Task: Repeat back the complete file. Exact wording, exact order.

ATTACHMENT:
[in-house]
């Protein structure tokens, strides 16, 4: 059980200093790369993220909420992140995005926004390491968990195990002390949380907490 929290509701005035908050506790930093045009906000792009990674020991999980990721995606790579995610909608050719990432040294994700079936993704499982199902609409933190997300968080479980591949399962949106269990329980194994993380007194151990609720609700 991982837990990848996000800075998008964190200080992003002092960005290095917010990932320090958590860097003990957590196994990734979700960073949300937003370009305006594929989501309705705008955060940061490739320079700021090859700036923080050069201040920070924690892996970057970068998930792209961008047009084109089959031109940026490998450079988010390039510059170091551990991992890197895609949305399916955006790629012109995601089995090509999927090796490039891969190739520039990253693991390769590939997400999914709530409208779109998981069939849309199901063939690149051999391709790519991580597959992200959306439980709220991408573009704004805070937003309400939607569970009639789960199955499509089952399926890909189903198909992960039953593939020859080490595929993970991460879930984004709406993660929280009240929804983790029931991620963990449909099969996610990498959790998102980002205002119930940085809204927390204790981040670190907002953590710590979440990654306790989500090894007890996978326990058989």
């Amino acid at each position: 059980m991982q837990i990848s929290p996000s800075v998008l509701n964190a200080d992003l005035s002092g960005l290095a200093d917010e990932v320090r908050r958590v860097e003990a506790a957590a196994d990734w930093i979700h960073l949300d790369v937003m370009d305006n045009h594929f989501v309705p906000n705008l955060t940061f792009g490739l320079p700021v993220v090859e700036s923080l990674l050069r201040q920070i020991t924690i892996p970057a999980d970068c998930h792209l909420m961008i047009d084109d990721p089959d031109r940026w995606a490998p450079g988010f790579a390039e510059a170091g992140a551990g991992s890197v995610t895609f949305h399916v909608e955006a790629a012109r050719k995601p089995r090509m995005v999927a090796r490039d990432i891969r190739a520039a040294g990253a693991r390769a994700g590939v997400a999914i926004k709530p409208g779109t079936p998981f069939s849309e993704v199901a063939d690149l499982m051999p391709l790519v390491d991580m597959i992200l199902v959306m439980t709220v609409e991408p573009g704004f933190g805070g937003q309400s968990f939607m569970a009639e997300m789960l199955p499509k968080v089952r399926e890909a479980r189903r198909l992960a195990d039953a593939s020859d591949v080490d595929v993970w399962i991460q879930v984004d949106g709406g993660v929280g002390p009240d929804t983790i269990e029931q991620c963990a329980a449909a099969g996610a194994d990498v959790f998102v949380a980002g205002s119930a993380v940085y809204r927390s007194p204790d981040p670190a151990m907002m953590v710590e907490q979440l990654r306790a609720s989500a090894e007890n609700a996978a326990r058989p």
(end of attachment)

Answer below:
[in-house]
């Protein structure tokens, strides 16, 4: 059980200093790369993220909420992140995005926004390491968990195990002390949380907490 929290509701005035908050506790930093045009906000792009990674020991999980990721995606790579995610909608050719990432040294994700079936993704499982199902609409933190997300968080479980591949399962949106269990329980194994993380007194151990609720609700 991982837990990848996000800075998008964190200080992003002092960005290095917010990932320090958590860097003990957590196994990734979700960073949300937003370009305006594929989501309705705008955060940061490739320079700021090859700036923080050069201040920070924690892996970057970068998930792209961008047009084109089959031109940026490998450079988010390039510059170091551990991992890197895609949305399916955006790629012109995601089995090509999927090796490039891969190739520039990253693991390769590939997400999914709530409208779109998981069939849309199901063939690149051999391709790519991580597959992200959306439980709220991408573009704004805070937003309400939607569970009639789960199955499509089952399926890909189903198909992960039953593939020859080490595929993970991460879930984004709406993660929280009240929804983790029931991620963990449909099969996610990498959790998102980002205002119930940085809204927390204790981040670190907002953590710590979440990654306790989500090894007890996978326990058989």
């Amino acid at each position: 059980m991982q837990i990848s929290p996000s800075v998008l509701n964190a200080d992003l005035s002092g960005l290095a200093d917010e990932v320090r908050r958590v860097e003990a506790a957590a196994d990734w930093i979700h960073l949300d790369v937003m370009d305006n045009h594929f989501v309705p906000n705008l955060t940061f792009g490739l320079p700021v993220v090859e700036s923080l990674l050069r201040q920070i020991t924690i892996p970057a999980d970068c998930h792209l909420m961008i047009d084109d990721p089959d031109r940026w995606a490998p450079g988010f790579a390039e510059a170091g992140a551990g991992s890197v995610t895609f949305h399916v909608e955006a790629a012109r050719k995601p089995r090509m995005v999927a090796r490039d990432i891969r190739a520039a040294g990253a693991r390769a994700g590939v997400a999914i926004k709530p409208g779109t079936p998981f069939s849309e993704v199901a063939d690149l499982m051999p391709l790519v390491d991580m597959i992200l199902v959306m439980t709220v609409e991408p573009g704004f933190g805070g937003q309400s968990f939607m569970a009639e997300m789960l199955p499509k968080v089952r399926e890909a479980r189903r198909l992960a195990d039953a593939s020859d591949v080490d595929v993970w399962i991460q879930v984004d949106g709406g993660v929280g002390p009240d929804t983790i269990e029931q991620c963990a329980a449909a099969g996610a194994d990498v959790f998102v949380a980002g205002s119930a993380v940085y809204r927390s007194p204790d981040p670190a151990m907002m953590v710590e907490q979440l990654r306790a609720s989500a090894e007890n609700a996978a326990r058989p």